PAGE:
That’s perfect because it brings me to financing. Is financing for these parks is like a Fannie and Freddie loan or other types of loans? How is the financing typically structured for mobile home park purchases?
Fannie and Freddie are involved in the mobile home park space. They’ve gotten more so in the last couple of years. Their requirements are a little bit stricter in terms of minimum loan size and they also typically prefer parks that have more tenant-owned homes because a mobile home itself is considered personal property, not real property. They don’t want to lend on any income that you’re getting from the rent that you’re getting for the house. They want to look at it from a lot-rent perspective.
The underwriting is a little bit different. They’ll oftentimes want things like paved roads versus gravel roads or if it has curbs and gutters. That makes it more attractive to them from an underwriting standpoint. In a lot of the deals that I’ve been involved in on the consulting side, you’ll often see local banks get involved because they’re in the community. They know the park and look at the park more like another business in town that they’re used to seeing or it’s been around for years. They would be more likely to invest in the overall income of the park, not try to do some split between the park-owned home revenue and the lot revenue.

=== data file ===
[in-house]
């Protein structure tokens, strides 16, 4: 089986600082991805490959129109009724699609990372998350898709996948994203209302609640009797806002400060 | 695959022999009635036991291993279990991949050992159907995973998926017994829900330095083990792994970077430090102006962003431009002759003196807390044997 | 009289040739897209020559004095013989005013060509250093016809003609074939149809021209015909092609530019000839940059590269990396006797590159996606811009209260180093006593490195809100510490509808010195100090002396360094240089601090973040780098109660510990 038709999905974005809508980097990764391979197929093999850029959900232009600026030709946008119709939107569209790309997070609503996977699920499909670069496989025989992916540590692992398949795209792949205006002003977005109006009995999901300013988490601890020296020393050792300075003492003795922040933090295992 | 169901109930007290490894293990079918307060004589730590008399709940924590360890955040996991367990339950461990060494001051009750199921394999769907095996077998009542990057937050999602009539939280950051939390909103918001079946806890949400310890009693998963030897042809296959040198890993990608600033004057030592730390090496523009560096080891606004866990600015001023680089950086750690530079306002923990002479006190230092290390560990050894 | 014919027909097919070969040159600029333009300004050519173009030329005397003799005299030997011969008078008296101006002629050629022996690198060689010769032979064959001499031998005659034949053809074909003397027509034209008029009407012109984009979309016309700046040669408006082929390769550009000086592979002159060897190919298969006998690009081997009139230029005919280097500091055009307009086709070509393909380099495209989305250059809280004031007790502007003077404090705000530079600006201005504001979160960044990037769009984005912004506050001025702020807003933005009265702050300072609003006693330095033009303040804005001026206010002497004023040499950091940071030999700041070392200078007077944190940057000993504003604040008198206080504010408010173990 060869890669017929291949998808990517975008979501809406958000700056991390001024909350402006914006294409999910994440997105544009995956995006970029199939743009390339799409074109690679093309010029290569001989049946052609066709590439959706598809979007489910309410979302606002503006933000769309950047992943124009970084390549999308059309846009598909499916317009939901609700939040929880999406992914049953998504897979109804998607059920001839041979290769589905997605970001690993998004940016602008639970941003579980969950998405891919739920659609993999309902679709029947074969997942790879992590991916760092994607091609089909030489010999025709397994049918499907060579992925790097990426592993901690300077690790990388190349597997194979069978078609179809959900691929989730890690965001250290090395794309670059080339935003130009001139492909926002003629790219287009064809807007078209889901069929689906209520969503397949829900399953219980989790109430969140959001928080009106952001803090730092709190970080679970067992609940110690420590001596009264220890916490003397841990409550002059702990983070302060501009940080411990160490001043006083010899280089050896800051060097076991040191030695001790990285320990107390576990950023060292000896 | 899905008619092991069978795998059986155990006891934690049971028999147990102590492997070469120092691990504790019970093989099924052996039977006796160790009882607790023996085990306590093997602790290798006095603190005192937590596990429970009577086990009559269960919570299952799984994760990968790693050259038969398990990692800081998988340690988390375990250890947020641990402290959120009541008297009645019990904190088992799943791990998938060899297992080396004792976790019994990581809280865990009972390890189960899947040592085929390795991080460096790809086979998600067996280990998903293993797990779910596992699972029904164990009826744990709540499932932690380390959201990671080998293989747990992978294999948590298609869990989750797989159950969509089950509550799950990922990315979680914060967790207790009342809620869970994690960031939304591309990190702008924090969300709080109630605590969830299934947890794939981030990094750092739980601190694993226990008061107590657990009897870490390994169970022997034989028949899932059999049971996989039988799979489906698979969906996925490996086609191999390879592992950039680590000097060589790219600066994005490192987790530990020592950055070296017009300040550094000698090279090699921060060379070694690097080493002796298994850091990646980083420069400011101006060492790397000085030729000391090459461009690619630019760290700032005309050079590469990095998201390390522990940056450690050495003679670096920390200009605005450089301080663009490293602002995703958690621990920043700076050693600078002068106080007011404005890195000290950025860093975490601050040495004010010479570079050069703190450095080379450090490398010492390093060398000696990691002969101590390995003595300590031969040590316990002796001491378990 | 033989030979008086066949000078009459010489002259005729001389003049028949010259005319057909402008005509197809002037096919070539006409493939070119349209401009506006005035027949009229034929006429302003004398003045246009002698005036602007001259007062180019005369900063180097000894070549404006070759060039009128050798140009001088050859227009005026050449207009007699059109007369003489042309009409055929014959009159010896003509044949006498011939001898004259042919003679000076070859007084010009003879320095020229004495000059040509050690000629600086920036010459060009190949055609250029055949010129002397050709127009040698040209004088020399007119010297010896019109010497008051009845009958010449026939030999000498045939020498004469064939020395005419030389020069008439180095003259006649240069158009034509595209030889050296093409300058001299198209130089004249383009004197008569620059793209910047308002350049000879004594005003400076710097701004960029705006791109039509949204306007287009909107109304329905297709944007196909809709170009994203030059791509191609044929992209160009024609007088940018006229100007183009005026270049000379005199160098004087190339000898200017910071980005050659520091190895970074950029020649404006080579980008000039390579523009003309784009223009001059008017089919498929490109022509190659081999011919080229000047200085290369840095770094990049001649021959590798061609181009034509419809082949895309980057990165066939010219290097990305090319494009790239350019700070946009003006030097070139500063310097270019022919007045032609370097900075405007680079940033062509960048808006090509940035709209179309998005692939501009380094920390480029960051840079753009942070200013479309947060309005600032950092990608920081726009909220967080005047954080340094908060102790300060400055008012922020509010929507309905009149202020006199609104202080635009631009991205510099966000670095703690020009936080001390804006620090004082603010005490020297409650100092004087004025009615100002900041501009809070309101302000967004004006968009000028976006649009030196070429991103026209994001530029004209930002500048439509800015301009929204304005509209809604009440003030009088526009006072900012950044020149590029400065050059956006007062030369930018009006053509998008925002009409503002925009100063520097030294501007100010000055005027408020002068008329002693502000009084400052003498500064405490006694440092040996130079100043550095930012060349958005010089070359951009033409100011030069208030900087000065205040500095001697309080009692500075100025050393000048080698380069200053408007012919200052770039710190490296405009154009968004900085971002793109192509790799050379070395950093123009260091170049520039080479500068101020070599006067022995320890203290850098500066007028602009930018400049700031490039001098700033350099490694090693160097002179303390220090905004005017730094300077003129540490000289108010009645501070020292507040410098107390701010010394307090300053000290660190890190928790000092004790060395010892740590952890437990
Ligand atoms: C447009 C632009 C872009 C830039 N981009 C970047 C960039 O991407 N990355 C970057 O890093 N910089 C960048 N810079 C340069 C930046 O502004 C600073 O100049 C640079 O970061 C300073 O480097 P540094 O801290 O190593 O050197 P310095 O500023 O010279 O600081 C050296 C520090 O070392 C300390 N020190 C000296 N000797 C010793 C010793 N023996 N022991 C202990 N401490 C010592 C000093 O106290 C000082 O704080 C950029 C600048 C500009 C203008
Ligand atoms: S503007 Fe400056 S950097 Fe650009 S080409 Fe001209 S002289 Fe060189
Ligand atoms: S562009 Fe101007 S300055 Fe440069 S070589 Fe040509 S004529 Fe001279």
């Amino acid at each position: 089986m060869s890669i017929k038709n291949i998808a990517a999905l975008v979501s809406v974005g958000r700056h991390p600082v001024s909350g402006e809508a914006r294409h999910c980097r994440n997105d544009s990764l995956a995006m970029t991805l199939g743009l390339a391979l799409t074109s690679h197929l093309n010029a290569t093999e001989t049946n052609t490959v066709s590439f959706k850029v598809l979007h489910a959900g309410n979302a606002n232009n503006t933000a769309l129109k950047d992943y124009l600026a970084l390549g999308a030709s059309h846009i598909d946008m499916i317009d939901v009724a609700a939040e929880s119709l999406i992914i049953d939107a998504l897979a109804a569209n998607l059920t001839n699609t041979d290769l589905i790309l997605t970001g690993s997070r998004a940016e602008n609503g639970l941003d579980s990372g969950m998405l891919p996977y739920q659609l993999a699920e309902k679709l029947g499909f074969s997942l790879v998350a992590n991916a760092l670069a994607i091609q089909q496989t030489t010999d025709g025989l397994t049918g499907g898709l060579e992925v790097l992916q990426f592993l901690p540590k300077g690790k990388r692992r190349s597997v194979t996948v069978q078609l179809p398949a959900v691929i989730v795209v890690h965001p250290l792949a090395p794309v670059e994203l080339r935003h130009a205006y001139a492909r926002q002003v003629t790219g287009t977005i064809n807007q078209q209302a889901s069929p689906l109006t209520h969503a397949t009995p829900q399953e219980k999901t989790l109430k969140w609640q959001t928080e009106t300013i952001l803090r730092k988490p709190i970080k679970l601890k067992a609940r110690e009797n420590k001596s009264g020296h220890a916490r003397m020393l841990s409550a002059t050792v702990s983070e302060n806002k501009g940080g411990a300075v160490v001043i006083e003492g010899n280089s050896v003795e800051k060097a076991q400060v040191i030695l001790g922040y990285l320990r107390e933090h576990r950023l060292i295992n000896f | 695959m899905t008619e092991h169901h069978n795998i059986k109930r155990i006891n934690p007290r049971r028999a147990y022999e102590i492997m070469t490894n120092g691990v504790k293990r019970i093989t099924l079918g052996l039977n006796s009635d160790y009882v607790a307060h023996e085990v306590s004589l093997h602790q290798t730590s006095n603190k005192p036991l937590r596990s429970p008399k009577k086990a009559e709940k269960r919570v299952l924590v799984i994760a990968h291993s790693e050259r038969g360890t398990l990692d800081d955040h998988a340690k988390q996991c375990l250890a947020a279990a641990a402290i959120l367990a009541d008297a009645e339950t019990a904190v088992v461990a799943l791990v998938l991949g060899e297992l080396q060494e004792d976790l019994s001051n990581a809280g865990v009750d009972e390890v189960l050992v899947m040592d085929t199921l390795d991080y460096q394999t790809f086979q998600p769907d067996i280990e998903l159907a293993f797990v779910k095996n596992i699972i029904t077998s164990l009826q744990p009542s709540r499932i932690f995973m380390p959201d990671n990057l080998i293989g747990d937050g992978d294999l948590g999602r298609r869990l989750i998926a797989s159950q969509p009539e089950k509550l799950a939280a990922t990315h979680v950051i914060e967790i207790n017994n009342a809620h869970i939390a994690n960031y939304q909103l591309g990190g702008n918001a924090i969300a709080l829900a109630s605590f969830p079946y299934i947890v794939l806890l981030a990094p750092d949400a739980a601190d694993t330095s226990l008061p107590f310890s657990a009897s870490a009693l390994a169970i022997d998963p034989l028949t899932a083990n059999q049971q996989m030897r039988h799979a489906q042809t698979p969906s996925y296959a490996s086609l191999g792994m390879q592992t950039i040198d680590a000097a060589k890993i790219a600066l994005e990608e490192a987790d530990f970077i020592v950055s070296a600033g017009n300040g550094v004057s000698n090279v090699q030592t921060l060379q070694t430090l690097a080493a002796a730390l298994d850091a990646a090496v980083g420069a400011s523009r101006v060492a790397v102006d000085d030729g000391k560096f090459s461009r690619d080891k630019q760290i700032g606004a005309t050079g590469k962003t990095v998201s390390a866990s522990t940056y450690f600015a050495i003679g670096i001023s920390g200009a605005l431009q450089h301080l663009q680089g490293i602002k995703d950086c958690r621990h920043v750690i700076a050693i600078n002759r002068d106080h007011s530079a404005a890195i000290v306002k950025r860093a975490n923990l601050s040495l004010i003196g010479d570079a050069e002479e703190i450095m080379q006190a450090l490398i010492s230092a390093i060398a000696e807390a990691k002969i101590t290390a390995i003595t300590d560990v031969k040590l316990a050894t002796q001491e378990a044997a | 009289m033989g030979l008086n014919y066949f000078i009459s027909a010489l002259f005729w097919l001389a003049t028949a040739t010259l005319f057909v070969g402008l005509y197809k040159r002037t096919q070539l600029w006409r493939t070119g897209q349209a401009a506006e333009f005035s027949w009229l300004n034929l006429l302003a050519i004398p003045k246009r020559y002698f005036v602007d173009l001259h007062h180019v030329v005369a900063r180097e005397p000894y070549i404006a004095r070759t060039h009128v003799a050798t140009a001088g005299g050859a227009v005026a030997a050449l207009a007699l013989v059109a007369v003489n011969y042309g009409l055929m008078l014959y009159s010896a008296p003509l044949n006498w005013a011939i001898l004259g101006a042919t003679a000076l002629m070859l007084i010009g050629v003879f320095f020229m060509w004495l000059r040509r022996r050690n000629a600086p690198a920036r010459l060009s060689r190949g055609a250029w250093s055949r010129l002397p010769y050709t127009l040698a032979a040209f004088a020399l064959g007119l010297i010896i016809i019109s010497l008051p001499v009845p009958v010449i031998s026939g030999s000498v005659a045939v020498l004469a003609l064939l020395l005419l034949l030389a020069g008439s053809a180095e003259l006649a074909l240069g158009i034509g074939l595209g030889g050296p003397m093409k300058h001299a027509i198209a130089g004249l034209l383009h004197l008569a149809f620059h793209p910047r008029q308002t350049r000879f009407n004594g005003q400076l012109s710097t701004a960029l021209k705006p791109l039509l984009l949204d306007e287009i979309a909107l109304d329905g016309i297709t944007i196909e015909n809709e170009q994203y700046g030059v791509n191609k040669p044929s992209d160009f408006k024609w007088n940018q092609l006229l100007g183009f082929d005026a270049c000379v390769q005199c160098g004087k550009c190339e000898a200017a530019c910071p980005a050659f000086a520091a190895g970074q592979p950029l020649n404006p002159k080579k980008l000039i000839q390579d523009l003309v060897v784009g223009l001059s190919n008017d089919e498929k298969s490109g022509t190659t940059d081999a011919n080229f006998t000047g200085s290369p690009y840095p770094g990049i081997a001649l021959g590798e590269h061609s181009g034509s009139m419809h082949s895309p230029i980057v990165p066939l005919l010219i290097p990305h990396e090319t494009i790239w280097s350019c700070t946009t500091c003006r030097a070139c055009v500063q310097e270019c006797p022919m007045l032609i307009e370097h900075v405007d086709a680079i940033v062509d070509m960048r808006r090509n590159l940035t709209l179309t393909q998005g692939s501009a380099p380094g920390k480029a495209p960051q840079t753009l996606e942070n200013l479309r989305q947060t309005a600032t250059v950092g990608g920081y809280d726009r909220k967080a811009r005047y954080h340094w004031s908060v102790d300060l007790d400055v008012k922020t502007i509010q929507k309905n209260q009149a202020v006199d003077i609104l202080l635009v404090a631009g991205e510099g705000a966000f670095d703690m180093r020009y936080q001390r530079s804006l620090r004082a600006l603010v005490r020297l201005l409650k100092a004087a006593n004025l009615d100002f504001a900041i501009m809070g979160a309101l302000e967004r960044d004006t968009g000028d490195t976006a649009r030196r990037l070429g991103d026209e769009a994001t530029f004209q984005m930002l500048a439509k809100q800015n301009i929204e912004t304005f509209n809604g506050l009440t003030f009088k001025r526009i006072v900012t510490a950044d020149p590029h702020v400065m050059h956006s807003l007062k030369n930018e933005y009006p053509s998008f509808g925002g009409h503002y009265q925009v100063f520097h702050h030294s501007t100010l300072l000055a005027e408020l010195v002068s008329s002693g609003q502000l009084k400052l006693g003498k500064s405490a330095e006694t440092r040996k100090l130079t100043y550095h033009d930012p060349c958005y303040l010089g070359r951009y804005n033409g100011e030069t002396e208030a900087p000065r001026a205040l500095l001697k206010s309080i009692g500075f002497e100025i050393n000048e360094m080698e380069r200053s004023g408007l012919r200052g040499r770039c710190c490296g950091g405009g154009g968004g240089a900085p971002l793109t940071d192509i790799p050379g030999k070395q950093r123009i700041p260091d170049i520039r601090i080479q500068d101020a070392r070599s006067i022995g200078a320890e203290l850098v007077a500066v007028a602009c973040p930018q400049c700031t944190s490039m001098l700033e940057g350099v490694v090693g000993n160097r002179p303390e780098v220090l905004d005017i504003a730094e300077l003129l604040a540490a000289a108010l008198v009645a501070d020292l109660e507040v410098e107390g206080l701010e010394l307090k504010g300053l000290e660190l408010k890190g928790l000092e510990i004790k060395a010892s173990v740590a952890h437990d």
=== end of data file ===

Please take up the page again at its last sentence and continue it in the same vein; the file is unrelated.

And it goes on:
Local banks can be a great resource. There are a few banks out there that maybe don’t specialize in mobile home parks but have a fair amount of their portfolio in parks and there are a few brokers that lean towards that space that understand how the business works. I know one bank that I’ve talked to, who slowly dipped their toes into the water years ago in a few parks. They found over time that one of the lowest default rates across all the different categories they’ve lent against was in mobile home parks. They think, “We get it. We understand this business.” There’s a huge demand for this product and you’ve been in a situation where the park owns the home and they’re renting them out, there’s still value and that they’re willing to lend against.